I’m harvesting rainwater from a couple of outbuildings via 110mm underground pipes connected to an underground storage tank. Since I want to stay on top of the water level in the tank and also had a SRF05 ultrasonic rangefinder sitting in a box I thought I’d put it to good use and measure the water level in the storage tank. The result is collected by an Arduino Mega 2560 and uploaded to a mysql database with the help of an ethernet shield but this is obviously optional.
The theory behind this sensor is easy to understand. It works pretty much like a bat hence sends out an ultra sonic pulse, waits for it to come back and depending on the time between the two events we can then calculate the distance between our sensor and the nearest obstacle. I’ve put the sensor including a little bit of perfboard with a switch and some LEDs into an enclosure and mounted it to the inside wall of the tanks collar facing down towards the bottom of the tank/water. To get the sensor connected to the Arduino Mega 2560/Uno there are four cables to connect before we can upload a sketch for testing purposes. Apart from reading from the sensor the sketch also blinks the onboard pin13 LED after each measurement and prints the result to the serial monitor.
Connect the sensor as follows:
Red -> Arduino 5V
Yellow -> Arduino digital pin 7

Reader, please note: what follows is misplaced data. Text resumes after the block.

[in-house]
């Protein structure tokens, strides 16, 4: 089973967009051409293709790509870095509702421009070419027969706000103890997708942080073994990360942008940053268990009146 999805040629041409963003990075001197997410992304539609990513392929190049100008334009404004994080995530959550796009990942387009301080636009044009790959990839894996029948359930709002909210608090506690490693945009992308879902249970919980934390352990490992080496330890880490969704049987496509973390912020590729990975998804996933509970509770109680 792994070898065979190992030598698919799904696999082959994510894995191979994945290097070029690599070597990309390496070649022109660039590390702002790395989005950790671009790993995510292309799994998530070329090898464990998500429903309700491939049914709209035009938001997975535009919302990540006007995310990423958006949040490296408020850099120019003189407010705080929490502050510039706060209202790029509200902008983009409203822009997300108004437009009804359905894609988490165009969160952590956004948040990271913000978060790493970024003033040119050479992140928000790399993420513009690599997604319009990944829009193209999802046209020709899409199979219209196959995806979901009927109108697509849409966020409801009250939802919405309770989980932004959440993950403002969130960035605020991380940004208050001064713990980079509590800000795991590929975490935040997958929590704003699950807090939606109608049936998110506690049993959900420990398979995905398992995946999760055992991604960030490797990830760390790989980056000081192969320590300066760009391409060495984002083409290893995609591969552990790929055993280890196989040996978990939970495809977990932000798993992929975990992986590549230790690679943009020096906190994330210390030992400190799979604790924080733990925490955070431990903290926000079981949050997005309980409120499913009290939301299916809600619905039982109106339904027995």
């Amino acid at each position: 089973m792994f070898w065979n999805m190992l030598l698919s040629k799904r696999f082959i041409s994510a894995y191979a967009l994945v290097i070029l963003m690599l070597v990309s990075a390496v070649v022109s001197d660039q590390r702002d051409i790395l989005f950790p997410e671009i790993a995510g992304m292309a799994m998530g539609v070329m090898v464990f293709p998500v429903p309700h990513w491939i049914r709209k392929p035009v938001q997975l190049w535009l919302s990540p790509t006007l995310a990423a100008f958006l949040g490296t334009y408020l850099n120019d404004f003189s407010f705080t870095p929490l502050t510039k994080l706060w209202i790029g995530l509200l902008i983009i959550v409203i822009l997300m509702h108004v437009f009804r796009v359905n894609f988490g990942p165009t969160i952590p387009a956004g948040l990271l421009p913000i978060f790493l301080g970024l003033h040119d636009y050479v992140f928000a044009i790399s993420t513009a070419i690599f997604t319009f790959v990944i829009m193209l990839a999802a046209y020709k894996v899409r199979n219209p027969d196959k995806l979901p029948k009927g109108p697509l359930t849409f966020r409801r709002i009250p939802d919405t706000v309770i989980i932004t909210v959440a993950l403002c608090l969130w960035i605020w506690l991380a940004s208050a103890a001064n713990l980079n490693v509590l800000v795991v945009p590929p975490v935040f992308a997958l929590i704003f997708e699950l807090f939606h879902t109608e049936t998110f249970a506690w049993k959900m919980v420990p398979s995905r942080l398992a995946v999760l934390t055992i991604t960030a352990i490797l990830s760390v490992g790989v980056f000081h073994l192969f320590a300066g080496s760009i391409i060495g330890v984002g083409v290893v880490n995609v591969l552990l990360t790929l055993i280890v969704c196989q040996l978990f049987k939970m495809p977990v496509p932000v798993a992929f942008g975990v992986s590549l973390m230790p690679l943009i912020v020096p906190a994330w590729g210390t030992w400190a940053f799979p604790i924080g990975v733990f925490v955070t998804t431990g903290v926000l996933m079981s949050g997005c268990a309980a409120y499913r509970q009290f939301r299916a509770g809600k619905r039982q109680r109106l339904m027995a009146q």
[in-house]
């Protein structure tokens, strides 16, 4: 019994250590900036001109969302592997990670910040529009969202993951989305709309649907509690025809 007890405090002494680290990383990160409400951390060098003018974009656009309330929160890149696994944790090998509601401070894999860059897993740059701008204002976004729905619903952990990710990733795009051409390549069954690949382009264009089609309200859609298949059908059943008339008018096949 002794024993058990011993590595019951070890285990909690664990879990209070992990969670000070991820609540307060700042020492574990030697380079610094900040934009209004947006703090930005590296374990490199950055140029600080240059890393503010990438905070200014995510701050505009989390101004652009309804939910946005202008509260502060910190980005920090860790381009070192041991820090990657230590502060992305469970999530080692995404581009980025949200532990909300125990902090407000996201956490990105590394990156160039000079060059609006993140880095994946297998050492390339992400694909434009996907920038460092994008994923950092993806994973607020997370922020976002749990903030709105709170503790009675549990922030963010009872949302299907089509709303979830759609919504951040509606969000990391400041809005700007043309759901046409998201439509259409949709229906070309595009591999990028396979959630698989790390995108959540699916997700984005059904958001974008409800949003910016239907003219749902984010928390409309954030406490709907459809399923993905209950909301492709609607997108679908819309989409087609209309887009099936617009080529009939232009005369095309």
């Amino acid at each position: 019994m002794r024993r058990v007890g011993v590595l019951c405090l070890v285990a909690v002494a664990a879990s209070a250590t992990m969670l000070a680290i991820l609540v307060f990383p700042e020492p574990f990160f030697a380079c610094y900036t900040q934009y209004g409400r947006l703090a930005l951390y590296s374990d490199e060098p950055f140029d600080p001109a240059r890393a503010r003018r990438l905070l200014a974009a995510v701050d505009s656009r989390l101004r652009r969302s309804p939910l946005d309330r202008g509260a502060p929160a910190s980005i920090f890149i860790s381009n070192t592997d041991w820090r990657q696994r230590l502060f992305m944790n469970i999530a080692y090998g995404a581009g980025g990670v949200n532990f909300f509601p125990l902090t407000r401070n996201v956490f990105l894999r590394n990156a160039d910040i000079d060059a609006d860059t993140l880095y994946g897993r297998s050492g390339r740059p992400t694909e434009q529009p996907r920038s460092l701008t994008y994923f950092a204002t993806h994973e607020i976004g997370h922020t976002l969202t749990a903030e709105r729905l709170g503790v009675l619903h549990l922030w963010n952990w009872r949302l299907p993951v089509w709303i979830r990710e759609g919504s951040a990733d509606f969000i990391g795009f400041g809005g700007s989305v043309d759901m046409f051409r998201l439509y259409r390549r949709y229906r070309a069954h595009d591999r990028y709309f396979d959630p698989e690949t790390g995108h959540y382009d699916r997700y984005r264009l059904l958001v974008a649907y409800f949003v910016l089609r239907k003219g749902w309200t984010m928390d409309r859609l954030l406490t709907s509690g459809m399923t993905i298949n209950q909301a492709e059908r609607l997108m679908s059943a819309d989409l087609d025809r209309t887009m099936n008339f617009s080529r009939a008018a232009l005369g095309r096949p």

Lilac -> Arduino digital pin 8
Black -> Arduino GND
Upload the following sketch, open the serial monitor and you should see some results.
3. Let’s make it pretty and “put it in the hole”:
I didn’t want to just hot glue the sensor to the inside of the tank due to the humidity in there. Unfortunately I’ve currently run out of the water proof enclosures/cable glands I tend to use so I had to improvise. I also made a little perfboard which includes a switch to cut power to the sensor and board, one red LED to indicate 5V arriving on the perfboard and one yellow LED as a heart beat indicator to flash between measurements. I’ve mounted all this inside the plastic cap of an aerosol can with the LEDs sticking out the top. The two sensor eyes look out the bottom which is sealed with a bit of plastic with holes cut into it to let the sensor eyes poke through. Add a generous amount of hot glue to seal the gaps and we’re ready to mount the sensor inside the collar of the water tank.